At 21 minutes to eight in the evening of 3 September 1939, the SS Asthenia, outward bound from Liverpool to Montreal with 1400 passengers, was struck by a torpedo. This was the first attack in the Second World War to be made by the German Navy, and the torpedo was fired by U-30 type VII U-boat, commissioned in 1936. On 10 July 1945, the British steam fishing boat Kned was sunk by mine off Lizard Head, in a minefield laid in August 1944 by U218, a VIID U-boat, commissioned in 1942. Thus the German naval war began and ended in submarine action.
Despite the operations carried out by the glamorous surface ships, such as Bismarck, Graf Spee, Scharnhorst and Tirpitz, the major effort of this war was made by the Submarine Arm, which began hostilities continued for five years and nine months, although Britain had instituted convoy sailing as early as August that year.
The early stages of the war resulted in some singular successes for the U-boats: Prien and U 47 entered Scapa Flow and (after a number of attempts) sank the Royal Oar at her moorings; Schuhart in U 29 sank HMS Courageous at sea. But throughout this period, and the much longer one that followed it, the main task of the U-boats was not in single handed derring-do, but the ceaseless grind of sinking merchant vessels, and most particularly merchant vessels in the North Atlantic that were supplying food, stores, weapons and ammunition from the vast manufacturing and supply warehouses of the Americas. If the U-boats could deny Britain the supplies that sailed across the Atlantic, Germany could count on the United Kingdom not only being removed from active participation in the war, but the island itself would be denied to America as a stepping-stone to Europe for the necessary invasion. The stakes were extremely high, and the German Navy soon invested all that it could afford in submarines, for the surface fleet never achieved the strength and balance planned by Raeder.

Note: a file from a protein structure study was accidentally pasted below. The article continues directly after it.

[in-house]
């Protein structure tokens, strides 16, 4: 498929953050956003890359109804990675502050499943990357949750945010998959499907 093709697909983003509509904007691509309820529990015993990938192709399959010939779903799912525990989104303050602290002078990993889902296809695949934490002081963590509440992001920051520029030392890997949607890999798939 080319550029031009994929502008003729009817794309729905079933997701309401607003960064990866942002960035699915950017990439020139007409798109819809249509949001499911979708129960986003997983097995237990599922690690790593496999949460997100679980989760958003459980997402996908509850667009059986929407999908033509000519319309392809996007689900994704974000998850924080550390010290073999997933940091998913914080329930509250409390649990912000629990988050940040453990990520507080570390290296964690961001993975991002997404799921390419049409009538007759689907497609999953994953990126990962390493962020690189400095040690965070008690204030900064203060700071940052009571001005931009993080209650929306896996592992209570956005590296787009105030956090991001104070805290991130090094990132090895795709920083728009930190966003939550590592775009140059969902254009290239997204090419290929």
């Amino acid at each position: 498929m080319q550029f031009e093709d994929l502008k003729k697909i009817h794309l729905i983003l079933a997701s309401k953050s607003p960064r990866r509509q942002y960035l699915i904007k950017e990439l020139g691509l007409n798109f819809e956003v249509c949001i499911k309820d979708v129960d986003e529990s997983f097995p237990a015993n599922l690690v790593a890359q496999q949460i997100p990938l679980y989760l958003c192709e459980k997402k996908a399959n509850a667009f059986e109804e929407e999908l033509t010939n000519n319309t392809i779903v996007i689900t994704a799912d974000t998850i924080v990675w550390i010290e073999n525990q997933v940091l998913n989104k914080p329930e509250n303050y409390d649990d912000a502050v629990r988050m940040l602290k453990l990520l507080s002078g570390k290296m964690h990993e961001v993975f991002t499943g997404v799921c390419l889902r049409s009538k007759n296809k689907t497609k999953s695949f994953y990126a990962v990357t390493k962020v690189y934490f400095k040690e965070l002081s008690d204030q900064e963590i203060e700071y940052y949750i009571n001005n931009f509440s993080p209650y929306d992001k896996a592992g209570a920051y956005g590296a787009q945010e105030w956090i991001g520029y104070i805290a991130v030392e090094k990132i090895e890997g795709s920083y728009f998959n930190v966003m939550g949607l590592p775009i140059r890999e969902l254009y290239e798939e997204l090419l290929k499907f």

Once the French Atlantic ports had been captured, the U-boats increased their range and their rate of operation, for they no longer had to circumnavigate the British Isles (the Channel was denied them by the Dover mine barrage); from the West Coast of France the Type VII boats could now reach out into the western part of the North and Central Atlantic, as well as operating in the Mediterranean and in the vicinity of the Azores and Gibraltar. For many months Donitz suffered from a continual shortage of boats; this was due to Hitler’s almost total lack of understanding of sea power, especially the importance of the North Atlantic, both strategically and economically. When Russia was invaded, the supply of steel and manpower became even shorter, and Donitz waged a running battle with the Army for enough of both to build and crew the boats he needed to increase U-boat strength. He also campaigned — but in this instance lost — for a naval air arm. All he obtained were a few Focke-Wulf Fw 200 «Kondor» aircraft for aerial reconnaissance (many of which were almost continually grounded). Consequently he had no eyes constantly over the Atlantic watching for his tardiest — the convoys.